ï»¿ENG1DB Poetry Analysis Test Sample Responses
Below are some sample student responses from our in-class work and our PRACTICE Poetry Analysis Test that exemplify effective poetry analysis and critical thinking skills. Consider that some of these responses may still need work. What are the positive aspects of each response and what are some areas that still require improvement? Use these examples to help you structure your own responses on the actual Poetry Analysis Test (this will be written on Wednesday November 13th).
A Sample Response for â€œThe Road Not Takenâ€ by Robert Frost (in-class work):
What is the tone of the poem? Explain thoughtfully. Support your observations ...view middle of the document...
Somewhere in the back of his/her mind will remain the image of yellow woods and two equally leafy paths, neither of them less travelled, which is proven in the poem when it reads, â€œThen took the other, as just as fair,/And having perhaps the better claim/Because it was grassy and wanted wear,/Though as for that the passing there/Had worn them really about the same,/And both that morning equally lay/In leaves no step had trodden blackâ€ (Frost 6-12). These paths in the woods are forks in the road, which serve as wonderful metaphors that represent the decisions and crises that humans must face within their lifetimes. These two roads are also meant to symbolize the conflict between a personâ€™s free will and their fate, but the irony is that the two roads are actually the same; there was no better choice, which reinforces the ironic tone of the poem.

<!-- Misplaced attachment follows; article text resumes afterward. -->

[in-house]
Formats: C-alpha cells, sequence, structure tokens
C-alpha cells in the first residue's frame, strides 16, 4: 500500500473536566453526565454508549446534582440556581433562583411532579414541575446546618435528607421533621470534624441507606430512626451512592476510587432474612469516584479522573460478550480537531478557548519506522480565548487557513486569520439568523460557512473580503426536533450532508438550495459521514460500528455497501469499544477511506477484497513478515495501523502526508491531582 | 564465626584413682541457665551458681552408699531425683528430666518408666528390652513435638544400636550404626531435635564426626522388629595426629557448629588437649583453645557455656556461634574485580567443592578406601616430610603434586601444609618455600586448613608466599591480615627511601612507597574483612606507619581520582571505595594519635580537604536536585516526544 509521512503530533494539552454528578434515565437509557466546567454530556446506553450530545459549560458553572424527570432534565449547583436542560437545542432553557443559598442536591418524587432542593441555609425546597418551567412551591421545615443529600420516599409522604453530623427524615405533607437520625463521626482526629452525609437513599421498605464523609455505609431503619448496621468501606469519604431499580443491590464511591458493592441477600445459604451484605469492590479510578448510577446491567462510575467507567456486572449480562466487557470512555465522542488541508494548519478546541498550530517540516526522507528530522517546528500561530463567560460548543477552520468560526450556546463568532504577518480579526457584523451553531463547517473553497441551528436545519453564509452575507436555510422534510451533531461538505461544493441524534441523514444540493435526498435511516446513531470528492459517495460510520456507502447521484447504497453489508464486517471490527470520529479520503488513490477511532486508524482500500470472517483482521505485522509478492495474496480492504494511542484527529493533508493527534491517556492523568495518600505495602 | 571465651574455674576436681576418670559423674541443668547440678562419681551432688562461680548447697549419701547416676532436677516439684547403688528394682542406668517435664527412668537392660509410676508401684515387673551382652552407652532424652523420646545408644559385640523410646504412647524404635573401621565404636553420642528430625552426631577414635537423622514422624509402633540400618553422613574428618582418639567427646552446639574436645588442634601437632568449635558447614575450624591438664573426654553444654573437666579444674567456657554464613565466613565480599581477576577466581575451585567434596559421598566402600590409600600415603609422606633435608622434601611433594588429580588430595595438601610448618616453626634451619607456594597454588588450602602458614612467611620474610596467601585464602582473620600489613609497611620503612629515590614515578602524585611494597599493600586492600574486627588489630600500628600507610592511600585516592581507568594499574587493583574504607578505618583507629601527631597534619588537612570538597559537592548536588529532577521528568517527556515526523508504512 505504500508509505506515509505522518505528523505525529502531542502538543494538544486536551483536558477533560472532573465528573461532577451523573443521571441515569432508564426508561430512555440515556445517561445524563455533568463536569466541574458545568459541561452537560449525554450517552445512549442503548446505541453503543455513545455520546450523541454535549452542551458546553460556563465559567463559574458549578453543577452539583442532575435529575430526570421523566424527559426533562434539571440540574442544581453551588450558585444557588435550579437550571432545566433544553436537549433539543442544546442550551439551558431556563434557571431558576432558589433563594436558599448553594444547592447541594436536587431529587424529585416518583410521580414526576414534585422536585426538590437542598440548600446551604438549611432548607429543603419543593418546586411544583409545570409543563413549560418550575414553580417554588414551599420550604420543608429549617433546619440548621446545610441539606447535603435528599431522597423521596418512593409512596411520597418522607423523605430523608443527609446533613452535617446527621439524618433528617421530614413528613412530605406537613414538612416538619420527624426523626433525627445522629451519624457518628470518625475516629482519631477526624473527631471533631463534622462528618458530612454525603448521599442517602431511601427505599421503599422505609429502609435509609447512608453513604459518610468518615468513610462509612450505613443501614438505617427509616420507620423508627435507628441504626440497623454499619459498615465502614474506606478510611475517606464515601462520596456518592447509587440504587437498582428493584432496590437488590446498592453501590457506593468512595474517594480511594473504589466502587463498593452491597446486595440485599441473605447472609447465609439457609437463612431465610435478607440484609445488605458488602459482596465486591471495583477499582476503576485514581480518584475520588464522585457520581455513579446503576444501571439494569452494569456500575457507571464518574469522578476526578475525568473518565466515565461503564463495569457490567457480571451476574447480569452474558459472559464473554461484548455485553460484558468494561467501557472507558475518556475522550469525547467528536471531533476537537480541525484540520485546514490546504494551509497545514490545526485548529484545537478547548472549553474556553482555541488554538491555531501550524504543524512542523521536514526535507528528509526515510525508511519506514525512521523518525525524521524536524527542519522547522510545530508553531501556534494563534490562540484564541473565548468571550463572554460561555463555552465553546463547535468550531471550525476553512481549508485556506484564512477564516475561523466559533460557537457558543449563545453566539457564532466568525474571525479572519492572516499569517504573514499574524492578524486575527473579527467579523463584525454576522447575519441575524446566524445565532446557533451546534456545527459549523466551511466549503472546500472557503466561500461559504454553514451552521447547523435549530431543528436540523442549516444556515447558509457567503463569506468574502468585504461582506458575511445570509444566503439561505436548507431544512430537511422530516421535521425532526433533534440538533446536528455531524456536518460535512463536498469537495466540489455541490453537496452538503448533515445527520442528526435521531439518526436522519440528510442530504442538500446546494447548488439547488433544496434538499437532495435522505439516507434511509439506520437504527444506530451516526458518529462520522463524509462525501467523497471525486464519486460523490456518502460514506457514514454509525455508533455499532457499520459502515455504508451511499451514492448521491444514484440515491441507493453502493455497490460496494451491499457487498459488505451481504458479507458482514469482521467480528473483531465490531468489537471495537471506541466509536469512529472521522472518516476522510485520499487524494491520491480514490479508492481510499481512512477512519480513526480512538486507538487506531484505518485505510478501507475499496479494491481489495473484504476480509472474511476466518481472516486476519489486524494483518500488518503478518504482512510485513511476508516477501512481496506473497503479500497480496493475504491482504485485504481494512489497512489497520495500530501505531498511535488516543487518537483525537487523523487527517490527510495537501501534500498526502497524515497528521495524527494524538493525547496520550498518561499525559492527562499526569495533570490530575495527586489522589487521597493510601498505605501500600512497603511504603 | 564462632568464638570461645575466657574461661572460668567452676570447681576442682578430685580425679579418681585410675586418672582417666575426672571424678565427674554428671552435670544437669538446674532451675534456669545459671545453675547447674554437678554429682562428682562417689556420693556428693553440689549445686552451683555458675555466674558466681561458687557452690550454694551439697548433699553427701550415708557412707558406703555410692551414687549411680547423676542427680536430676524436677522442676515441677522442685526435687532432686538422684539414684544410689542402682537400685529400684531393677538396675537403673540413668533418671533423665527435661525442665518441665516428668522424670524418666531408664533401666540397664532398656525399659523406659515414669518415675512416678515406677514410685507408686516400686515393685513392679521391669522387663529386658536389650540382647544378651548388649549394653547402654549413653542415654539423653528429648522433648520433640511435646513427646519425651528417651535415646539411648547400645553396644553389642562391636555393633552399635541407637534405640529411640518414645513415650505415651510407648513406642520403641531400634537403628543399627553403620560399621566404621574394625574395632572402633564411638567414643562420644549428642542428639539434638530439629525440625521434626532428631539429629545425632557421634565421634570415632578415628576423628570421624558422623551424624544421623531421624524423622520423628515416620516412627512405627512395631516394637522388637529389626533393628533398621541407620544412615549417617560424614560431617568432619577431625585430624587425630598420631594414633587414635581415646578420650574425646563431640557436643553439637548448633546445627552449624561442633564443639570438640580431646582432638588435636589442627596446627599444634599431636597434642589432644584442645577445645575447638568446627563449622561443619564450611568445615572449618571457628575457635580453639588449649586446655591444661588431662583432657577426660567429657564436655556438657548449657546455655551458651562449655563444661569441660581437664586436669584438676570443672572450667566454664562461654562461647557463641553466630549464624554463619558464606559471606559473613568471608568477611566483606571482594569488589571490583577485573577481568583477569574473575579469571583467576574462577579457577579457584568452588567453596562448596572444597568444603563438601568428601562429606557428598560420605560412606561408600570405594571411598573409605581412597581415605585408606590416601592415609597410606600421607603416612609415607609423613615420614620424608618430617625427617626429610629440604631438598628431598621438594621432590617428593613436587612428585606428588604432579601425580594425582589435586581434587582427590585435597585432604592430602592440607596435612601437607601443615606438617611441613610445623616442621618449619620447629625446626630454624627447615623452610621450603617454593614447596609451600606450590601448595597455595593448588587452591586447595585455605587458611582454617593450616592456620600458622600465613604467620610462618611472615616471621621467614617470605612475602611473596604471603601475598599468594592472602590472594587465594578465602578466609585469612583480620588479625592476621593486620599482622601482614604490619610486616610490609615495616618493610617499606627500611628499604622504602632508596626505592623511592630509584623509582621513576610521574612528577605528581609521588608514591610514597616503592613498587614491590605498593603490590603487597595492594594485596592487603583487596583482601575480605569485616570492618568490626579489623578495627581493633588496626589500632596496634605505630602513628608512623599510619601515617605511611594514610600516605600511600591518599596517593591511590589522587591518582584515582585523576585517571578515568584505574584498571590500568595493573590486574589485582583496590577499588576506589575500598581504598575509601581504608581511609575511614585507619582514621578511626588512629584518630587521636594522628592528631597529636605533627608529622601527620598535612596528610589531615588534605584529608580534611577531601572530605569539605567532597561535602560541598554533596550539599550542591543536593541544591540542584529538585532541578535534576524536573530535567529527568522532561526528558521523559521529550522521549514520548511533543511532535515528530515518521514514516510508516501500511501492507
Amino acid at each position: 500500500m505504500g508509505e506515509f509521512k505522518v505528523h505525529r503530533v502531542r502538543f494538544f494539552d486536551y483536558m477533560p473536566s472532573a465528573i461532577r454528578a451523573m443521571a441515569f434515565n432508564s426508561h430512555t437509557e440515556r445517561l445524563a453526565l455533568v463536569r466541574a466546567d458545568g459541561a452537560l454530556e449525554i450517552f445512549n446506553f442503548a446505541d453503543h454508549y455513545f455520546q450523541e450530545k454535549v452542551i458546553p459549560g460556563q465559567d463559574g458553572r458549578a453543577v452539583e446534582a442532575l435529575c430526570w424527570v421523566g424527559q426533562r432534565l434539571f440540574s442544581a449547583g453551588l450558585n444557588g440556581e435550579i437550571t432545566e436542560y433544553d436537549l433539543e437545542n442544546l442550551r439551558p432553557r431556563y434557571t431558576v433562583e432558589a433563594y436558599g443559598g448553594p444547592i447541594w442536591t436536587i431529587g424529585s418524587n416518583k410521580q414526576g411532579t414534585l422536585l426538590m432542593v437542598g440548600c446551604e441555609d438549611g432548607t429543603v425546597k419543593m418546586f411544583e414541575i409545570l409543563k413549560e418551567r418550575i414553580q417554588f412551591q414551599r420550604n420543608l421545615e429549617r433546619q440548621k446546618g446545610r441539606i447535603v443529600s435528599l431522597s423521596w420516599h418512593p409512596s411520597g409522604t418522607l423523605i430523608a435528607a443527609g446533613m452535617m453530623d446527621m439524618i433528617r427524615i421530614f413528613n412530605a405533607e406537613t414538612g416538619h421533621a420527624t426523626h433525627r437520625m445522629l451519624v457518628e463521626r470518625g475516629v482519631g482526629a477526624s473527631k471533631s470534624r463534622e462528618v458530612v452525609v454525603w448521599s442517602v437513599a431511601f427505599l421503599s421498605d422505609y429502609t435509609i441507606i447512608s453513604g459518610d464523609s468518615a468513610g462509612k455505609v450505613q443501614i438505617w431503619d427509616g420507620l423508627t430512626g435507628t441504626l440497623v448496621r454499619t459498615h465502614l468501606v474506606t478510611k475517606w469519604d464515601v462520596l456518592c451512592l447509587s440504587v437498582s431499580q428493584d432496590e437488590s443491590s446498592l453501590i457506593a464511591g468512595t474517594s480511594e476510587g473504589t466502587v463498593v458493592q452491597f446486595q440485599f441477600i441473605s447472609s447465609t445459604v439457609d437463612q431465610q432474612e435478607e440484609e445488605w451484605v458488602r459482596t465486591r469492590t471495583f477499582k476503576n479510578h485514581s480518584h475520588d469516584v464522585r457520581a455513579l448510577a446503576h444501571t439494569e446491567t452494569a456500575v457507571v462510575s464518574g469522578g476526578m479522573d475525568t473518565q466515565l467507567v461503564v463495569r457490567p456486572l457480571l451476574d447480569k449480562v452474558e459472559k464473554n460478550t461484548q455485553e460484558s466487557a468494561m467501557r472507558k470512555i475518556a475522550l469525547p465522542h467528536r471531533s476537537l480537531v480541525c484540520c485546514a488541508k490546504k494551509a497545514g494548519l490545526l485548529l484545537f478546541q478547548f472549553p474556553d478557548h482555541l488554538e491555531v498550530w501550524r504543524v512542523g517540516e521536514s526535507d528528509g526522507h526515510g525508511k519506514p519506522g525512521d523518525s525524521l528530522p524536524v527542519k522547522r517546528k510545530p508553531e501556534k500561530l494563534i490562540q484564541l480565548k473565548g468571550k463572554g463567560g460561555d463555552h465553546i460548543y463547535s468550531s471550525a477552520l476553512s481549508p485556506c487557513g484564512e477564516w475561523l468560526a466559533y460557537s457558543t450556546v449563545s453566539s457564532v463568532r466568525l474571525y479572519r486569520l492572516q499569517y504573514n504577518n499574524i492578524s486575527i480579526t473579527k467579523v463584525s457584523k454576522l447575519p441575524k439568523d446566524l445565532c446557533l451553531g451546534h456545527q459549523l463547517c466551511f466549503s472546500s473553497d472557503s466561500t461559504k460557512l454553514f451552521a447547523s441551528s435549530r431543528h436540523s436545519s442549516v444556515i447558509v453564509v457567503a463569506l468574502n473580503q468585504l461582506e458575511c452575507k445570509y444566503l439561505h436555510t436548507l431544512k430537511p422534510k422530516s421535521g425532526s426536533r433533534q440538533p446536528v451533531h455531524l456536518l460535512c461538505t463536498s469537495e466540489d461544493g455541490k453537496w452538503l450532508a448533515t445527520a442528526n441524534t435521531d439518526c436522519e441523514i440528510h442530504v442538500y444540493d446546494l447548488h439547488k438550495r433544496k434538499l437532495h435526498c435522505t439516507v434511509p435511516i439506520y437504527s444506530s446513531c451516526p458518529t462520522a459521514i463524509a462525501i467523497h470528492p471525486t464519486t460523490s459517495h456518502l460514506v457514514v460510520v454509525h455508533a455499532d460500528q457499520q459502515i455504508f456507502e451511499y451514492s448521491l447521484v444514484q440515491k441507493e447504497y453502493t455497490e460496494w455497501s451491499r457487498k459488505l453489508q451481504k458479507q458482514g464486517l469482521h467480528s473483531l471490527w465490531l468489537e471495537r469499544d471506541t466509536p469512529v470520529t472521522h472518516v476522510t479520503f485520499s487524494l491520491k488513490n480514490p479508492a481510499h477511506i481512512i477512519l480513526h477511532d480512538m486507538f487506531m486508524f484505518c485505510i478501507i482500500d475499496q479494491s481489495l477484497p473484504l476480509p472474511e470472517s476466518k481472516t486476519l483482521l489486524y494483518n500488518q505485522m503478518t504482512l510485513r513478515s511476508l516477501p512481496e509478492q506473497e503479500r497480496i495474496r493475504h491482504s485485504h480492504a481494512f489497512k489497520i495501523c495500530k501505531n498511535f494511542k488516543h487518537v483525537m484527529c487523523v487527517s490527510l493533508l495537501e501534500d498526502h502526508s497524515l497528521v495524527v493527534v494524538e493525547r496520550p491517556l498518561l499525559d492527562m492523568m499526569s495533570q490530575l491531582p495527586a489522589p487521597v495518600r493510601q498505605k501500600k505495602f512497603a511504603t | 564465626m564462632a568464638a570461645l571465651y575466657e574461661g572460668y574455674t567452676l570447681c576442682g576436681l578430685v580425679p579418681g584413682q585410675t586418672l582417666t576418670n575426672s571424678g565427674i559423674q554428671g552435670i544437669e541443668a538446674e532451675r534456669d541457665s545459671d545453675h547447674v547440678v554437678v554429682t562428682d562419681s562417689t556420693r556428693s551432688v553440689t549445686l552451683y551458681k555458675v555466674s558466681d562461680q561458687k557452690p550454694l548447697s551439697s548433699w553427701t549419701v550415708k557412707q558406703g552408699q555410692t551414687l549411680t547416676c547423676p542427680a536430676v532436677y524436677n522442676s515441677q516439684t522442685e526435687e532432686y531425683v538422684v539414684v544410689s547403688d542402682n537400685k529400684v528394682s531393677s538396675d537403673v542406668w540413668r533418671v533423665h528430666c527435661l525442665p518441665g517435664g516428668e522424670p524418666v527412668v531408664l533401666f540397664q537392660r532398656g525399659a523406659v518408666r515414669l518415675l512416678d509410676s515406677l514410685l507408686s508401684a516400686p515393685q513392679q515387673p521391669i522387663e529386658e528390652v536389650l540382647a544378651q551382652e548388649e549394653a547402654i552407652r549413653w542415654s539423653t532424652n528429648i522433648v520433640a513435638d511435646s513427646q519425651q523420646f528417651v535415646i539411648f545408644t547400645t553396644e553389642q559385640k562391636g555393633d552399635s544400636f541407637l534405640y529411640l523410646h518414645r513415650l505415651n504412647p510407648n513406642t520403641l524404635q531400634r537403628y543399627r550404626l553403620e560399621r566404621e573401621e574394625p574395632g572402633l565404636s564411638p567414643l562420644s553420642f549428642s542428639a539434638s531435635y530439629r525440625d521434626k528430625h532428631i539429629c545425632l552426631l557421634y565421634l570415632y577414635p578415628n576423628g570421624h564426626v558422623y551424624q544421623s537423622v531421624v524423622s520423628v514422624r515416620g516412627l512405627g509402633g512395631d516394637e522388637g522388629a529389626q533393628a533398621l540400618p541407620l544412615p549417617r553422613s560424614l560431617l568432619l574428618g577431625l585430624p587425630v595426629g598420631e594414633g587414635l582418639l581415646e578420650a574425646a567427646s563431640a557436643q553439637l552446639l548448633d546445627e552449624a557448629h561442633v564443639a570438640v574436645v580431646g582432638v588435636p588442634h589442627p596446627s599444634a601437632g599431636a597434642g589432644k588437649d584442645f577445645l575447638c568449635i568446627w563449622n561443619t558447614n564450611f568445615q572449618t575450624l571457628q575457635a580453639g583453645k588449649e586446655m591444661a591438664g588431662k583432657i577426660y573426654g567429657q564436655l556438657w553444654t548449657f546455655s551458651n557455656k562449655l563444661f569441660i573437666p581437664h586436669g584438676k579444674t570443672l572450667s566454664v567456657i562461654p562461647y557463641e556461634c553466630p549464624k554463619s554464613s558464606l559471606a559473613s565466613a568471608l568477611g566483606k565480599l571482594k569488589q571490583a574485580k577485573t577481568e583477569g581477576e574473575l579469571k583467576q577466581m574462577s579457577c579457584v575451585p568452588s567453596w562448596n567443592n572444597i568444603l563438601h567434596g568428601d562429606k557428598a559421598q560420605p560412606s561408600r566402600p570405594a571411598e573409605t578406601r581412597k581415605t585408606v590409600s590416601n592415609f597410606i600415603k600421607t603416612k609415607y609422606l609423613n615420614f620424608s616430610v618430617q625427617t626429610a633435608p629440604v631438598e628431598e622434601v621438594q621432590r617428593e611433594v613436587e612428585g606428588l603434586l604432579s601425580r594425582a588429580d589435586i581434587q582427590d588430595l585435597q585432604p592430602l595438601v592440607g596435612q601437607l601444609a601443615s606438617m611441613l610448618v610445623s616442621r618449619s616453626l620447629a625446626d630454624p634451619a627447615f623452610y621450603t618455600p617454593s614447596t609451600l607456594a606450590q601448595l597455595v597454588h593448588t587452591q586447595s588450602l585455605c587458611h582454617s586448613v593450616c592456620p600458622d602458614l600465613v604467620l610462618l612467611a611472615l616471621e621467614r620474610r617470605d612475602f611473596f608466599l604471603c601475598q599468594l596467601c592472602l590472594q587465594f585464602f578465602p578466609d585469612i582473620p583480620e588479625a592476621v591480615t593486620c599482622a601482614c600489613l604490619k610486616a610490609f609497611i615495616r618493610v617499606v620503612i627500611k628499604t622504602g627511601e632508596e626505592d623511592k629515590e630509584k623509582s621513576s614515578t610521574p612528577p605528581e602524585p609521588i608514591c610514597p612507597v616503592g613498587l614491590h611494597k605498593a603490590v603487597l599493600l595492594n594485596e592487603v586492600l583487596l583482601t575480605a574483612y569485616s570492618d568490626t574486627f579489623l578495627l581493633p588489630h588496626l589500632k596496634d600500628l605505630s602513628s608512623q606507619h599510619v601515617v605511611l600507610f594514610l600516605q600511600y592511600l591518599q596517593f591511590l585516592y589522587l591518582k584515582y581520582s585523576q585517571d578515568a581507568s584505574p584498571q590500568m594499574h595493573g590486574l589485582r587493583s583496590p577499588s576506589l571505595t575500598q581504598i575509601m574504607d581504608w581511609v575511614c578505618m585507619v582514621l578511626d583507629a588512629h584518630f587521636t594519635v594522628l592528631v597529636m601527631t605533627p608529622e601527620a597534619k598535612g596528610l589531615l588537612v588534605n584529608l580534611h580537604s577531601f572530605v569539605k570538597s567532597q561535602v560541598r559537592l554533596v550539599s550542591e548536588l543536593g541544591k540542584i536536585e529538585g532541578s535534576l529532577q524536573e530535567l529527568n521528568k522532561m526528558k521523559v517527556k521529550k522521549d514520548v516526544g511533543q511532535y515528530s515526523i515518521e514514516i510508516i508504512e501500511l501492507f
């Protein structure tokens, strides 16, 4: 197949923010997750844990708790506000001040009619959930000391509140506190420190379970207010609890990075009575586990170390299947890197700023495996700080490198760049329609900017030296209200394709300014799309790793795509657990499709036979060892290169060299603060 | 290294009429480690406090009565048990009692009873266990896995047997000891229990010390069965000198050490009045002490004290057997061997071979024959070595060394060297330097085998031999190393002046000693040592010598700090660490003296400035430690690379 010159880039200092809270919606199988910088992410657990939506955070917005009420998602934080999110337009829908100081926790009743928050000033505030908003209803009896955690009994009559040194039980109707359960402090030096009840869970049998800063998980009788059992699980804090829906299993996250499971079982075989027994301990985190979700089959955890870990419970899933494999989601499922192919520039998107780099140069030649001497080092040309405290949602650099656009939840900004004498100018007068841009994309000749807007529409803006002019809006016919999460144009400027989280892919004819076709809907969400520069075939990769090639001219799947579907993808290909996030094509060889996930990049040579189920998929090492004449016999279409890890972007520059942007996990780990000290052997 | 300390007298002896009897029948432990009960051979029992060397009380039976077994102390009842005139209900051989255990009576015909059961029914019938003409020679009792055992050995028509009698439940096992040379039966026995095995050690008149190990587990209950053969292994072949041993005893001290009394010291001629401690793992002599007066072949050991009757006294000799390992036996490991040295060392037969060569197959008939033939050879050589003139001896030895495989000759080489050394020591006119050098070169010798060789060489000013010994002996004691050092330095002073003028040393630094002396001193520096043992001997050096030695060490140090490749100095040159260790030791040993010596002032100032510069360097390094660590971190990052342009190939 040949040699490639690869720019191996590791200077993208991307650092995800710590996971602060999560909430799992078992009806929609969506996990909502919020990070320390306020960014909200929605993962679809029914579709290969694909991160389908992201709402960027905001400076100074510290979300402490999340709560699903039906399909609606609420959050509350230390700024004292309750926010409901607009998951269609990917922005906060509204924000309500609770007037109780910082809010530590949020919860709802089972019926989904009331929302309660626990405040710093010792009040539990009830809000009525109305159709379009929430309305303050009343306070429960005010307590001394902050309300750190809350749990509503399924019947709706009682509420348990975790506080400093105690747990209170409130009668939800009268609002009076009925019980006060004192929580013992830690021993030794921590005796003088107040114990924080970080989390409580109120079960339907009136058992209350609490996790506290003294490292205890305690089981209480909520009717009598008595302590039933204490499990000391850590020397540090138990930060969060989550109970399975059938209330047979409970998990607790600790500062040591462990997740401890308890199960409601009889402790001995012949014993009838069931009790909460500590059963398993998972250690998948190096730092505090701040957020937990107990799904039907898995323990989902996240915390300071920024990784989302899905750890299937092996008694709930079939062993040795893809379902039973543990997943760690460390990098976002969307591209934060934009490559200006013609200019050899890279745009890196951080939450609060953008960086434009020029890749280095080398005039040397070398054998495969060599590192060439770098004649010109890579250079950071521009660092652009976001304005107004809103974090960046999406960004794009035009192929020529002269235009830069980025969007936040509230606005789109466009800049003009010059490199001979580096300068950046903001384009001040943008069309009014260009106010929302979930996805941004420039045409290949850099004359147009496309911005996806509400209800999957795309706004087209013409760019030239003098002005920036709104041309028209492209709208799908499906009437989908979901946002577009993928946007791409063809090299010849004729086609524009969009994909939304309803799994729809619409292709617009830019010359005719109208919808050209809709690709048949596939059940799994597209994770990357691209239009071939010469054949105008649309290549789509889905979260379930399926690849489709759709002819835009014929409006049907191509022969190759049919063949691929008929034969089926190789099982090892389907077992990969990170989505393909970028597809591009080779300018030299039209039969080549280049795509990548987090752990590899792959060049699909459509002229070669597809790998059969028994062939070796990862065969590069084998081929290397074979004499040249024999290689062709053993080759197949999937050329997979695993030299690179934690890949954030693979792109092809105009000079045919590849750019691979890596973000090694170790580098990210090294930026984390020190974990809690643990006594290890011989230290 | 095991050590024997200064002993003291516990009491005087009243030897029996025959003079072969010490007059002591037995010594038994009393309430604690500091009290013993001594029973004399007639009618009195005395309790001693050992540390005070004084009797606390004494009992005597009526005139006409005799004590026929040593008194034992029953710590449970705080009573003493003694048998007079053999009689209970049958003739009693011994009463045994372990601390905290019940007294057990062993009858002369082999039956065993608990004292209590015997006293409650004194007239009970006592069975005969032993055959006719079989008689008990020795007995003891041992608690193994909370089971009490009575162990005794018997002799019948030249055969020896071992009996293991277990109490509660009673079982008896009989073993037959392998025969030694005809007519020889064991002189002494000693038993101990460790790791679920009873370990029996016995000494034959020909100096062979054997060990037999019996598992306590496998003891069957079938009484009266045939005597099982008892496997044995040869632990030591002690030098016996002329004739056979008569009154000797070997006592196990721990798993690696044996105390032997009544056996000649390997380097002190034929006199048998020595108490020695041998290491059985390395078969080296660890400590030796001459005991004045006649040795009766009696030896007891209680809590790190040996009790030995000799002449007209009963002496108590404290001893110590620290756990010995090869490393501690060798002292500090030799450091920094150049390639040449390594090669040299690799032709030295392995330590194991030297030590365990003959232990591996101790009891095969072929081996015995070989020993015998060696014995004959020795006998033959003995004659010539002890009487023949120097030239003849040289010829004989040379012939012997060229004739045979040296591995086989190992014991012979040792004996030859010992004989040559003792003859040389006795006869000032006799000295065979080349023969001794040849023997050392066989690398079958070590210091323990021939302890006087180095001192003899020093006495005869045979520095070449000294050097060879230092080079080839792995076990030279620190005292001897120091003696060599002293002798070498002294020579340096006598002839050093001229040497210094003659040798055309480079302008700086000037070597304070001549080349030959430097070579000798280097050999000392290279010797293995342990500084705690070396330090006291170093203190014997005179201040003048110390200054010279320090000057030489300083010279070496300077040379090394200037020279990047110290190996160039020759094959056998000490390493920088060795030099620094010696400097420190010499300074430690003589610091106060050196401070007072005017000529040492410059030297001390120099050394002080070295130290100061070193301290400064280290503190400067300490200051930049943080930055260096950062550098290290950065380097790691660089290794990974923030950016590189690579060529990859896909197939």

A Sample Response for â€œThe Child Who Walks Backwardsâ€ by Lorna Crozia (in-class work):
Identify and explain the purpose and effect of two literary devices (examples of figurative language) used in this poem.
In Lorna Croziaâ€™s poem, â€œThe Child Who Walks Backwardsâ€, she uses figurative language expertly in order to explore the horrors of child abuse. One clear example of a meaningful simile used in the poem to exemplify the violence that is being inflicted upon the neighbour child is seen when the speaker states, â€œâ€¦plummet like a wounded bird/down the flight of stairsâ€ (Crozia 9-10). The comparison that is made between the child and a wounded bird effectively indicates that the child is already injured before they fall down the stairs, in addition to emphasizing the innocence and helplessness of the child. Also, the diction in this poem is vivid and purposeful, proven with Croziaâ€™s use of the word â€œplummetâ€, which reinforces the force and momentum behind the childâ€™s fall; this fall was not an accident (Crozia 9). Next, Crozia uses a powerful metaphor in the poem in order to highlight the fact that the neighbour childâ€™s injuries have not been caused because of his/her accident prone nature, but instead, that the child is being savagely abused at home. This metaphor is seen when the speaker says, â€œThis child who climbed my maple/with the sureness of a cat,â€ to once again emphasize the fact that the childâ€™s described injuries were not caused by accident (Crozia 11-12). This metaphor is particularly poignant because it provides the reader with a brief glimpse into a moment of childlike behaviour that has been tainted by the abuse the child is forced to endure. Many children will climb trees, and play outside, and this...